What is Cystitis?
Cystitis is inflammation and/ or infection in the bladder that can affect women and men of any age but is most common in adult women. Cystitis is not a sexually transmitted infection but it can be triggered by or made worse by sexual intercourse. It is very important for people who are sexually active to have a sexual health screening after each new sexual partner and to be aware of what is normal for them so that they can spot any abnormal symptoms as soon as they arise. Regular use of condoms, good sexual health awareness and not sharing sex toys (such as vibrators and dildos) are good ways to reduce the transmission of any sexual infection.
Cystitis is easily treated with antibiotics but if left untreated can lead to a more severe infection and the possibility of developing ascending UTI (a urinary tract infection that spreads beyond the bladder) and pyelonephritis (a kidney infection).
If a child has symptoms of cystitis they must seek urgent medical attention as children have an increased risk of developing scar tissue and kidney problems in the future.
What are the Symptoms of Cystitis?
The majority of people with cystitis have:
Some people may also have the following symptoms
What are the Causes of Cystitis?
Cystitis is caused by bacteria (that live elsewhere on the body) entering the urethra (tube which transports urine from the bladder to the outside) and multiplying within the bladder. The bacterium that most commonly causes cystitis is Escherichia coli (E. Coli.). E coli is a bacterium that normally lives in the bowel and keeps it healthy. They can be transported to the bladder by accidentally wiping faeces over the urethra or if a person has diarrhoea.
Cystitis is not a sexually transmitted infection (STI) and cannot be passed on from person to person.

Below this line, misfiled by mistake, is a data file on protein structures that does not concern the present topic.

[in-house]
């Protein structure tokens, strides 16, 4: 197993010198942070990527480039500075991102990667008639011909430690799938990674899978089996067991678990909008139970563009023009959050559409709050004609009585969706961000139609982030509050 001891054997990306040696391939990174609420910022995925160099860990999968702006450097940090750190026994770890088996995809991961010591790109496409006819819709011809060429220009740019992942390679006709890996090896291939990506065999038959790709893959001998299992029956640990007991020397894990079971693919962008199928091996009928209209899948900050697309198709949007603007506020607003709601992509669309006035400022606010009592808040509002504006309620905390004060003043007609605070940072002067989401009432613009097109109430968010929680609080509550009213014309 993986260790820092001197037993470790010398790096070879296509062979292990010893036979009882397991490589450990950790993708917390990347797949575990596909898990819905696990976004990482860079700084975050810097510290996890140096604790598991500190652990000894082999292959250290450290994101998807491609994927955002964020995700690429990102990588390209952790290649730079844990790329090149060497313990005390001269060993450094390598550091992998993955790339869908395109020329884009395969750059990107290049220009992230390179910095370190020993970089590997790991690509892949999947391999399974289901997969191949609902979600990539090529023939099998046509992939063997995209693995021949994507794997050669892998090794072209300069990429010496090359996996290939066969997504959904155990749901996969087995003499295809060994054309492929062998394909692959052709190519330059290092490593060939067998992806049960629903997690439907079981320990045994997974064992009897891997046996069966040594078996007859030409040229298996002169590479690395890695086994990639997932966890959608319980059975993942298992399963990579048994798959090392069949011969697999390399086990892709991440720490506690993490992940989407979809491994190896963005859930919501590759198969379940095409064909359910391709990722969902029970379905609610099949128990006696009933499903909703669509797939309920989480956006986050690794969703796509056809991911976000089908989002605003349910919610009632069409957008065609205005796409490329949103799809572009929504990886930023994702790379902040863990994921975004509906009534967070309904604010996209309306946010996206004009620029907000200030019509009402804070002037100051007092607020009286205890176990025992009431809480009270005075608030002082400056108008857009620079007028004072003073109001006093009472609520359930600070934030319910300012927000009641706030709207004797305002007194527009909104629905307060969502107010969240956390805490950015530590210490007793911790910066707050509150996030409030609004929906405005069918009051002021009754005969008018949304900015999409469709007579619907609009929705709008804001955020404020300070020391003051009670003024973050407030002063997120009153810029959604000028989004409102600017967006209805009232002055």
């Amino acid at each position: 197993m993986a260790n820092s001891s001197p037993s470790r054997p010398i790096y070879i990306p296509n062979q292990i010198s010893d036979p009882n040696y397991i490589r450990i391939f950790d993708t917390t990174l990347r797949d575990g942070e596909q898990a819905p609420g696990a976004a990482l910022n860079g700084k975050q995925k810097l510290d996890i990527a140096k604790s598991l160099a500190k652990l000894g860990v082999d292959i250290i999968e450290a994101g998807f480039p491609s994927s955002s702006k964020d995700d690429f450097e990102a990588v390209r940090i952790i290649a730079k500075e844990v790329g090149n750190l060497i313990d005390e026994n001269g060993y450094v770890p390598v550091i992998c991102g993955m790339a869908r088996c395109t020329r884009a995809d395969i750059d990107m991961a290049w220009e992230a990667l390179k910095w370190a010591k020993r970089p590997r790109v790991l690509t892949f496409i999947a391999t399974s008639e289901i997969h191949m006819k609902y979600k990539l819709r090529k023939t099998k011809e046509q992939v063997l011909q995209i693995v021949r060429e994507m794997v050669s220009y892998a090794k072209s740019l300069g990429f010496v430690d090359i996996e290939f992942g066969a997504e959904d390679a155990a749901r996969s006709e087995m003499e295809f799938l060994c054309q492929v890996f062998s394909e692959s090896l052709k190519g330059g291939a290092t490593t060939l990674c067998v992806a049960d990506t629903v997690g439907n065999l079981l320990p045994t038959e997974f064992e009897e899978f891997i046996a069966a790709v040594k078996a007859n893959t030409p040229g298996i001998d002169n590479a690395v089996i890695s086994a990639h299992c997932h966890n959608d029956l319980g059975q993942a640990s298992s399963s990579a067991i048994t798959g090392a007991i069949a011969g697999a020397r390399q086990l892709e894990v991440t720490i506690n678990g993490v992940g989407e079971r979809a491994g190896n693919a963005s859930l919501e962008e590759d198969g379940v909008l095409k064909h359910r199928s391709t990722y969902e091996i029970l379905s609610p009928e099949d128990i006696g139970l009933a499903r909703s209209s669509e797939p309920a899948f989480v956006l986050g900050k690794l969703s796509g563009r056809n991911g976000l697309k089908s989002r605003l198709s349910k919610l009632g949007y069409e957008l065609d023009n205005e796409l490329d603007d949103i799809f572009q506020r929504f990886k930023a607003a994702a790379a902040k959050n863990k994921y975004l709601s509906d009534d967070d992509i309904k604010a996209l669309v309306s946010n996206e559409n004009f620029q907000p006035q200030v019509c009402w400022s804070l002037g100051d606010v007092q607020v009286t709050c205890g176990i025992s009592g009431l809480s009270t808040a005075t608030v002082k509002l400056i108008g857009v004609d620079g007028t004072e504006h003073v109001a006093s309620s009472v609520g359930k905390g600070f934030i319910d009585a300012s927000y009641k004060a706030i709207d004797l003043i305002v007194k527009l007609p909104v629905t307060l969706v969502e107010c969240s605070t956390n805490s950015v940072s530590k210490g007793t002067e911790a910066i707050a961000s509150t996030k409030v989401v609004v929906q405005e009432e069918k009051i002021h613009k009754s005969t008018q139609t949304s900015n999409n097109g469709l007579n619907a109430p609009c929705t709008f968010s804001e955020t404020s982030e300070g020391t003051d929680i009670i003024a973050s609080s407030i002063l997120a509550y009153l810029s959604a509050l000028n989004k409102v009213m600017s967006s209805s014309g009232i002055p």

Any condition which results in a reduced ability to empty the bladder, such as pregnancy, benign prostatic hypertrophy (swelling of the prostate which is not cancerous) and prostate cancer can increase the risk of developing cystitis. Poor diet and dehydration make the risk of developing cystitis more likely.
Can Cystitis be passed onto a baby?
Cystitis cannot be passed on to a baby during pregnancy or childbirth. However, if a pregnant woman has cystitis it can make her feel very unwell and that can be associated with a very small increase in pregnancy-related problems such as miscarriage, premature labour and poor growth in the foetus. If you are pregnant and think you may have cystitis you must tell your midwife, GP or Sexual Health Doctor.
How is Cystitis diagnosed?
Cystitis can be diagnosed by testing the urine. The test is very quick and easy to perform. Diagnosing cystitis early is important and minimises the risks of complications developing. Cystitis can be diagnosed at a GUM (Genito Urinary Medicine) clinic or via your GP.
How is Cystitis Treated?
Cystitis is easily treated with a course of the oral antibiotic Trimethoprim. Treatment is highly successful if the antibiotics are taken exactly as instructed. Please note that antibiotics do not protect from future infection. It is possible to become re-infected with cystitis at any point in the future. If this happens you must seek medical attention to confirm re-infection and must take the antibiotics again.
Drinking lots of water, avoiding stimulants such as caffeine and sugary drinks or foods can help reduce the severity of the infection and helps lessen the likelihood of developing another infection in the future.
Please note that it is possible to contract more than one infection at any one time.